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About The daily Nebraskan. ([Lincoln, Neb.) 1901-current | View Entire Issue (Dec. 11, 1998)
Man runs himself over
A Lincoln man ran himself over
Tuesday while he was trying to
jump start another car.
Brian Hartshorn, 19, drove his
1982 Chevrolet Blazer into posi
tion, nose-to-nose, with another car
on the AAA-1 Havelock Auto and
Truck Sales lot, Lincoln Police Sgt.
Ann Heermann said.
He could not shift his Blazer
into park, so he put it into neutral
and crawled underneath to try to
manipulate the lever on top of the
transmission by hand, police said.
But he slipped the lever into
reverse, and the Blazer ran over his
The Blazer continued west
across an alley before colliding
with the Havelock Flower store,
6013 Havelock Ave., and causing
It If 1 i •
iTimi ueaien in aparuneni
Two men beat and robbed
another man in his apartment when
he refused to give a woman more
money Tuesday evening.
The 31-year-old victim told
police that a woman he knows came
to his apartment on the 1300 block
of E Street asking for money for her
sick sister, Heermann said.
He gave her $40, but half an
hour later she was back asking for
When the man refused, two
other men entered the apartment
and attacked him.
One man punched and kicked
him while the other man pinned
him dowm. The woman grabbed his
wallet, and they left.
As they drove away in a dark
vehicle, the victim threw a brick at
their windshield, causing some
damage, police said.
Compiled by senior staff
writer Josh Funk
Residence hall students
warned of holiday theft
By Josh Funk
Senior staff writer
The holiday shopping season is in
full swing, and thieves are ready to
start shopping in residence halls and
As students prepare to leave cam
pus during the winter break, they
should take precautions to prevent
theft, University Police Sgt. Mylo
“University students are not the
only ones who know semester ends,”
Bushing said. “The thieves know it’s
almost shopping time.”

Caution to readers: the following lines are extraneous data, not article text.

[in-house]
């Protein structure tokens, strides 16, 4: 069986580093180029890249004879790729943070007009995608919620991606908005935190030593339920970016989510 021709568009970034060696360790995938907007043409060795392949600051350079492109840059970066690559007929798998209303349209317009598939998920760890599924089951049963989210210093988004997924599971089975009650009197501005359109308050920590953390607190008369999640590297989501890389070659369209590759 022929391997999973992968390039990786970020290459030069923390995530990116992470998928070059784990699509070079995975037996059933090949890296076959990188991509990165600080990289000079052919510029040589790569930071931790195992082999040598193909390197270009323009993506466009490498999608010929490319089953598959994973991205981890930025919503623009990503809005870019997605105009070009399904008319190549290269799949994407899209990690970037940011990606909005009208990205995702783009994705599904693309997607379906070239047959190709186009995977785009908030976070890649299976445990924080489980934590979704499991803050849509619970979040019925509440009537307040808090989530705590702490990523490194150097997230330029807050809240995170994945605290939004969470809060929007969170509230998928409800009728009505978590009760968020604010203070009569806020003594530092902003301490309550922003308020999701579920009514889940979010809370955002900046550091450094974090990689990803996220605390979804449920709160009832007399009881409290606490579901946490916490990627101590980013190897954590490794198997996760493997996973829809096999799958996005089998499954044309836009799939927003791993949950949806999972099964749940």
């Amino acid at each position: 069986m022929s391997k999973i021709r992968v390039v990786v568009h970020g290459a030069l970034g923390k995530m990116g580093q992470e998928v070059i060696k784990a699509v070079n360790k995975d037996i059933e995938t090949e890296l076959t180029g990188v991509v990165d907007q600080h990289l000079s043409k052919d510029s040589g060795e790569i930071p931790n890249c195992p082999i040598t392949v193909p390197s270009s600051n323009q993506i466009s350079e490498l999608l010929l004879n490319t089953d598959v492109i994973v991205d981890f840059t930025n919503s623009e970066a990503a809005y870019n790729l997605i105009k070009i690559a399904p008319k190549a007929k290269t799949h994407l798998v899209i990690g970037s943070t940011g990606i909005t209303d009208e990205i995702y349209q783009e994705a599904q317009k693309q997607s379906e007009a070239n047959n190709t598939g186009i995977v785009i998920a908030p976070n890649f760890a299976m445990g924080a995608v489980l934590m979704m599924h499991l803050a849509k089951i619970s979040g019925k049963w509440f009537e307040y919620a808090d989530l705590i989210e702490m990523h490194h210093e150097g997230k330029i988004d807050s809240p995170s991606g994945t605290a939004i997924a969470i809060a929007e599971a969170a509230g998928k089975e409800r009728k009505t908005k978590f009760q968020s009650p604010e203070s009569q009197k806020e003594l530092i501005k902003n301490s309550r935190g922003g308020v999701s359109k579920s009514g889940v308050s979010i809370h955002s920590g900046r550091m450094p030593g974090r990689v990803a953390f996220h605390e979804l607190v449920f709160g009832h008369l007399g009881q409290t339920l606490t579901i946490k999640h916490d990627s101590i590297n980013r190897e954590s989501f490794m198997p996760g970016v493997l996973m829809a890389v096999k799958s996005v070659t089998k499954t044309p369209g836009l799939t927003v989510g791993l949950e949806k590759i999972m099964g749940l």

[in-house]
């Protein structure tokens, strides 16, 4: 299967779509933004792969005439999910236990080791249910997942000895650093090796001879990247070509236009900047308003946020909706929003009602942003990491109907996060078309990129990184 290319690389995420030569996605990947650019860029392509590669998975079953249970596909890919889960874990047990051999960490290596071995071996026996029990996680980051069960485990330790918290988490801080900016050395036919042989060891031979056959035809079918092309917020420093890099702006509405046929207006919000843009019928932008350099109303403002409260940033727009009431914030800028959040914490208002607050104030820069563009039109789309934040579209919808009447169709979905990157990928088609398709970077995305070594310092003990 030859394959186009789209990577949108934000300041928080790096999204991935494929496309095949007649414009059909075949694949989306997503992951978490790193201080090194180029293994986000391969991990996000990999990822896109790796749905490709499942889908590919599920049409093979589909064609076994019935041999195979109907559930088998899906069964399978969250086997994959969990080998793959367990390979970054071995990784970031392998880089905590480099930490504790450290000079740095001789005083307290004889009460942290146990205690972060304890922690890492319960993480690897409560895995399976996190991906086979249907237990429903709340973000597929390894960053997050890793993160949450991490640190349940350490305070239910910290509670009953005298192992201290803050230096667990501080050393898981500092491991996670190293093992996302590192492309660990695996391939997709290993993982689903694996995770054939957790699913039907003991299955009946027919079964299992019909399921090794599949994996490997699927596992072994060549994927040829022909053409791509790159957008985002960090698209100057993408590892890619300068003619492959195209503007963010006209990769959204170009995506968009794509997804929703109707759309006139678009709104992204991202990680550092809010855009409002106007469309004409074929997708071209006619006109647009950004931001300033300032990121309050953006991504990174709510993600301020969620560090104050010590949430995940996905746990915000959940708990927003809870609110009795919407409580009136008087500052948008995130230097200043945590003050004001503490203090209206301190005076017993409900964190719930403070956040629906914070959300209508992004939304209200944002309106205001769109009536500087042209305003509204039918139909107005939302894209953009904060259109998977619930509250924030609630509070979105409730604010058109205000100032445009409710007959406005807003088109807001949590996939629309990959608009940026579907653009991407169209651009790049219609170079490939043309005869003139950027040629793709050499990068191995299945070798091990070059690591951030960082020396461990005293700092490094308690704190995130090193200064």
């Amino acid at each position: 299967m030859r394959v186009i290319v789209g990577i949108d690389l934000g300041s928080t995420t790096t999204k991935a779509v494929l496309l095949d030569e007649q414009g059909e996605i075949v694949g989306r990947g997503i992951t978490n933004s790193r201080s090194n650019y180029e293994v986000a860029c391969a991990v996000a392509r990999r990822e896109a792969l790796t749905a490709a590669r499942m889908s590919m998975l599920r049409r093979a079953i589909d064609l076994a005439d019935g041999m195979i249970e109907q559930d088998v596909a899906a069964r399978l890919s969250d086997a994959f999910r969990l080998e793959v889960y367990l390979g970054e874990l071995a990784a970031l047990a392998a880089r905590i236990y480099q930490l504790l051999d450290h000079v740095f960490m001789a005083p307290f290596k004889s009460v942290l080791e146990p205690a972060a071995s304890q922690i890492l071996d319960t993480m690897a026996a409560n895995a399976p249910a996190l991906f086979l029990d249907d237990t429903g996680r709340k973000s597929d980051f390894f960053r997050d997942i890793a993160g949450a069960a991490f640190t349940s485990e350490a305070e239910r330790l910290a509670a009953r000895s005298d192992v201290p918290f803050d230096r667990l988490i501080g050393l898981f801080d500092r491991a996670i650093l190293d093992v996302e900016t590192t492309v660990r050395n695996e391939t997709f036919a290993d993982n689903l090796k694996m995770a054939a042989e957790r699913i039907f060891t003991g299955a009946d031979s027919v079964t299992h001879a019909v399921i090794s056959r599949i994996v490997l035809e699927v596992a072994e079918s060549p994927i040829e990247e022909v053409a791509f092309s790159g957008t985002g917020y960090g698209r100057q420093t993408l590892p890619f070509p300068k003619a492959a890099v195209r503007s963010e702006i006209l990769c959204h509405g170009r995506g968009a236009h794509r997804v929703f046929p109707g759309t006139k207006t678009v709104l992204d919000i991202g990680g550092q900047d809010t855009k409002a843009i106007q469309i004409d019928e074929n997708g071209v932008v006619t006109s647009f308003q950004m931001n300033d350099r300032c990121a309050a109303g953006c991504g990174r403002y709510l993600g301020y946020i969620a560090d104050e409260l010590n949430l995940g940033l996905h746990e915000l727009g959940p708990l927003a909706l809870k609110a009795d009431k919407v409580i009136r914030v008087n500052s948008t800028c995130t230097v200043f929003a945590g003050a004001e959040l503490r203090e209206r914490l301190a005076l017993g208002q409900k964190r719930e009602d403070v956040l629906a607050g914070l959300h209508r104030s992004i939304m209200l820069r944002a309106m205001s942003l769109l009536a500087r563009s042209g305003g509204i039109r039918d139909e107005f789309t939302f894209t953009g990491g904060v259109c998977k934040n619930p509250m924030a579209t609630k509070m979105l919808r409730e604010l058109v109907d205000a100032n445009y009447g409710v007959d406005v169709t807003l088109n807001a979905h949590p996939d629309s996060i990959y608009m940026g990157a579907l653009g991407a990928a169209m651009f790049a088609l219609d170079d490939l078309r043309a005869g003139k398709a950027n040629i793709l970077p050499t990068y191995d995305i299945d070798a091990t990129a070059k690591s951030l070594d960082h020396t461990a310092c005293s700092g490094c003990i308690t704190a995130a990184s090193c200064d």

Theft is the most common crime
on UNL’s campuses with 574 reported
thefts in 1997 and 589 in 1996. There is
usually an increase in theft when stu
dents are leaving for a vacation,
And while students are gone, the
chances of theft increase in the resi
During Thanksgiving break, two
rooms in Abel Hall were broken into,
. and two computers were taken.
The residence halls are patrolled
during the vacation, but with no one
living there, there is greater opportuni
ty for crime. Bushing said.
By taking a few simple precau
tions, students can make it harder for
A prime time for thefts is when stu
dents are loading their cars for vaca
tion, Bushing said.
Students should make sure their
room doors and car doors are locked
while they are making trips to and from
“People tend to get careless during
those trips to the car,” Bushing said,
“and the thieves are watching.”
Also, students should not load their
cars the night before they leave. A fully
loaded car in a dark parking lot is a
prime target for theft.
Those students with valuables in
their rooms such as jewelry, a comput
er or other electronics should consider
taking that property with them,
Anything students can do to make
The thieves know
University Police sergeant
their property less conspicuous to
thieves will help. Simply putting valu
ables in a drawer or tucked away in a
closet makes them less likely to be
If students have to leave valuables
in their room, they should make sure to
record serial numbers and mark the
item as theirs, Bushing said.
Also, before bringing any new
valuables back to campus after the hol
idays, such as Christmas gifts, students
should take care to record the new ser
ial numbers so the property can be
claimed if it happens to be stolen.
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